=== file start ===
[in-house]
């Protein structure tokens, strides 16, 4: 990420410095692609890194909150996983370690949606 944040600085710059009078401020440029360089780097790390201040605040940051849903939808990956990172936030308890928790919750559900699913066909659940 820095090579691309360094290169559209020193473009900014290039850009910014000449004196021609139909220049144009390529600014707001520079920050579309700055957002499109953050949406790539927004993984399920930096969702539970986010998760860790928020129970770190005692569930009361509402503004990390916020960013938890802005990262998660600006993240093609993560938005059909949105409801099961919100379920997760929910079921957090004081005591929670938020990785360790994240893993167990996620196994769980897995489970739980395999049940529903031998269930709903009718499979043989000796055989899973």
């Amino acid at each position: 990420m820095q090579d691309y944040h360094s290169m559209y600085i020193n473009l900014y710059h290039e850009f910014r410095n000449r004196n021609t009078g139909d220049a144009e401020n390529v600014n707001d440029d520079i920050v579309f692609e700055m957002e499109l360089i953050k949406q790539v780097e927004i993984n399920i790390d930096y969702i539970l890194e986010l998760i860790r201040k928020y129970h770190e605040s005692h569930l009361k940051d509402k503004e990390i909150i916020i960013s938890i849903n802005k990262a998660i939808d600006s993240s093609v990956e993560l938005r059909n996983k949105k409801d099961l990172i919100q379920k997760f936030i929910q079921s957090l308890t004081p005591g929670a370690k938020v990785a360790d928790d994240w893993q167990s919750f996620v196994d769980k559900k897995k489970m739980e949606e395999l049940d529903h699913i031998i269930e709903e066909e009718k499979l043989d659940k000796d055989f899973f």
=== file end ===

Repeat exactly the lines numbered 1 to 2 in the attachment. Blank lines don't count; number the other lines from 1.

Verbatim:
[in-house]
């Protein structure tokens, strides 16, 4: 990420410095692609890194909150996983370690949606 944040600085710059009078401020440029360089780097790390201040605040940051849903939808990956990172936030308890928790919750559900699913066909659940 820095090579691309360094290169559209020193473009900014290039850009910014000449004196021609139909220049144009390529600014707001520079920050579309700055957002499109953050949406790539927004993984399920930096969702539970986010998760860790928020129970770190005692569930009361509402503004990390916020960013938890802005990262998660600006993240093609993560938005059909949105409801099961919100379920997760929910079921957090004081005591929670938020990785360790994240893993167990996620196994769980897995489970739980395999049940529903031998269930709903009718499979043989000796055989899973």